The city’s efforts are an attempt to maintain services in order to help health care workers and those that operate essential businesses get where they need to be as safe as possible. One tactic in their strategy is paring down to one-person train operations.
What essential workers need to remember as they risk their lives traveling to and from work: Train accident liability laws are still in full effect. These laws are meant to protect our essential travelers from negligence.
One-Person Train Operations vs Regular Operations
There are strict laws regulating the operation of trains in the state of New York. This is especially true in New York City due to the complexity of operations. These laws regulate everything from who can operate a train to how fast trains can travel and how long operators can work.
Regular Operation Usually Involves Two Employees
During normal train operations, there are two employees operating most lines: the train operator and the conductor.
Train conductors are responsible for driving the train. The controls for the train operator are front-facing so that the operator can easily drive and watch the traffic signals in front of them.
The conductor is responsible for everything else. This includes operating doors, making announcements, telling the train operator when it’s safe to drive, and so on. Controls for the door operation are placed where the conductor can monitor passengers inside the train cars.
Low Ridership and Midnight Hours Allow for Reduced Staff
In some instances, the number of employees is reduced to one. Normally, this is for routes that have low ridership or during what is known as the “midnight hours”.
When this happens, it is known as a one-person train operation or OPTO. The train operator assumes the responsibilities of the conductor during these one-person train operations.
Common Train Accidents in New York City
There are, unfortunately, many types of accidents that can occur during train operation regardless of timing and number of passengers, however.
- Train Derailments
- Train Crashes
- Doors closing on a passengers leg or arm
- Injuries from sudden stops
These accidents can result in a range of minor injuries to more serious or fatal outcomes. There are laws dictating who is liable when people are injured or fatalities occur.
New York Train Liability Laws in a Nutshell
Usually, these laws stipulate what constitutes normal activities and outlines when the city operating a public transportation service can be held liable for injuries or deaths.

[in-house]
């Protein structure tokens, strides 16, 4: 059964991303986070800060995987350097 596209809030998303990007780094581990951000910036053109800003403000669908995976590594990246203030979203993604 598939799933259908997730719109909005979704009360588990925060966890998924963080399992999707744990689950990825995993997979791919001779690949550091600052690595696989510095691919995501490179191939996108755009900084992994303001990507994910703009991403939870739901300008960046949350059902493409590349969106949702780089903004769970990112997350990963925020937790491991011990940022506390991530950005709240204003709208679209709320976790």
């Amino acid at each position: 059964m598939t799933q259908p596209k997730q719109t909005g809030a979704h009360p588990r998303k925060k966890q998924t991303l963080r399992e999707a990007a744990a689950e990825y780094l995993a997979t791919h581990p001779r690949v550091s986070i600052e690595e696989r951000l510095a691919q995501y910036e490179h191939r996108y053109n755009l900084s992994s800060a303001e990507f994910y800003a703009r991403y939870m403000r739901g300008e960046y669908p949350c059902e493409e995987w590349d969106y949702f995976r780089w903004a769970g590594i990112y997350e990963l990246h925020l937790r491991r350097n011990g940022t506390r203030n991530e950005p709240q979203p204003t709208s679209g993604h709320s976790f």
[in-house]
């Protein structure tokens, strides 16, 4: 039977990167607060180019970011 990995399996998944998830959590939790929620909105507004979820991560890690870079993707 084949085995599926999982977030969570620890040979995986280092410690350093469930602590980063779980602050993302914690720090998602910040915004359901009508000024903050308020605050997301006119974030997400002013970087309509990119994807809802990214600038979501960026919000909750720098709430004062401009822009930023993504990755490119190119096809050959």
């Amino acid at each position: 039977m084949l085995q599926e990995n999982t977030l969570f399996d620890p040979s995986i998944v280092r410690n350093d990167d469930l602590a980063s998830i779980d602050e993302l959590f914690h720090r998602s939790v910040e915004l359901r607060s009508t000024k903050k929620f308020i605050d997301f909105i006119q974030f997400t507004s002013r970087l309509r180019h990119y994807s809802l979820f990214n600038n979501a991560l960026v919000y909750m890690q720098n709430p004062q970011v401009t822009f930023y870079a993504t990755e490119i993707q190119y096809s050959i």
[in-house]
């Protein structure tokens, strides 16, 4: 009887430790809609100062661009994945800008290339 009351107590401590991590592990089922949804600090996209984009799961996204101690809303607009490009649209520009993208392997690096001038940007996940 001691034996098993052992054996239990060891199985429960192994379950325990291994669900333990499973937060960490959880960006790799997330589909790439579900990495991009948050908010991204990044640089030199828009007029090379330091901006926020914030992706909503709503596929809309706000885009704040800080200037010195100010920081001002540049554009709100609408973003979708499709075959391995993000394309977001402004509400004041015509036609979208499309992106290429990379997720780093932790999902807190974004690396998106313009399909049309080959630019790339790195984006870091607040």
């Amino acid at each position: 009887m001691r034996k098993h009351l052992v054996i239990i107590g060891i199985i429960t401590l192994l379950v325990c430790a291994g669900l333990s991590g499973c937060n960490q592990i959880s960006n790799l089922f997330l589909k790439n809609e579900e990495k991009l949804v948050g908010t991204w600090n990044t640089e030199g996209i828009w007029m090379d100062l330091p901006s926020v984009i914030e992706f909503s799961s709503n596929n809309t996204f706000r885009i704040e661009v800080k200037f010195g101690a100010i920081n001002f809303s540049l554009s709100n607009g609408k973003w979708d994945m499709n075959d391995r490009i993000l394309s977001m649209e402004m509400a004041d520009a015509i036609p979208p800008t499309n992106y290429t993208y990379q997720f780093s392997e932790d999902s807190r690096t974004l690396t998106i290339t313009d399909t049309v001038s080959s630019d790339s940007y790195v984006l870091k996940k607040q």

New York is no different. Because of the many different forms of public transportation here, there are laws specific to train operation. These laws state that the municipality where an accident occurred will be held responsible for accidents in the event of normal operation.
So, as long as a passenger was acting in a normal fashion, and the conductor was performing their duties as outlined, the city is liable for accidents. In the event of a one-person train operation, the rules do not change.
One-Person Train Operations Make Liability Claims Less Complicated
Even in extreme circumstances like the current pandemic, normal liability laws still apply. This includes trains that are operated as one-person train operations. In fact, it may be easier to file a negligence claim for one-person train operations.
The reason for this is that when a one-person train operation is in place, the liability pool is automatically narrowed. When all of the operations of the train are operated by one person, there are fewer questions about who was in charge when an accident or injury occurs.
What New Yorkers Should Do in the Event of Train Injury
Your first response in an accident on a train should always be to get help. Call 9-1-1 and/or seek medical attention. Document everything you can throughout the process.
The laws surrounding the filing of a claim against the city are long and arduous, and following this advice will ensure the very basics of filing a claim against the city. If you make any mistakes during this process, it is possible to lose your case even if it was otherwise valid.
For this reason, your second step is to reach out to an experienced New York personal injury attorney. Train liability laws are complicated and the window for filing a complaint is limited, and having someone with the background in your type of situation is imperative to your full recovery.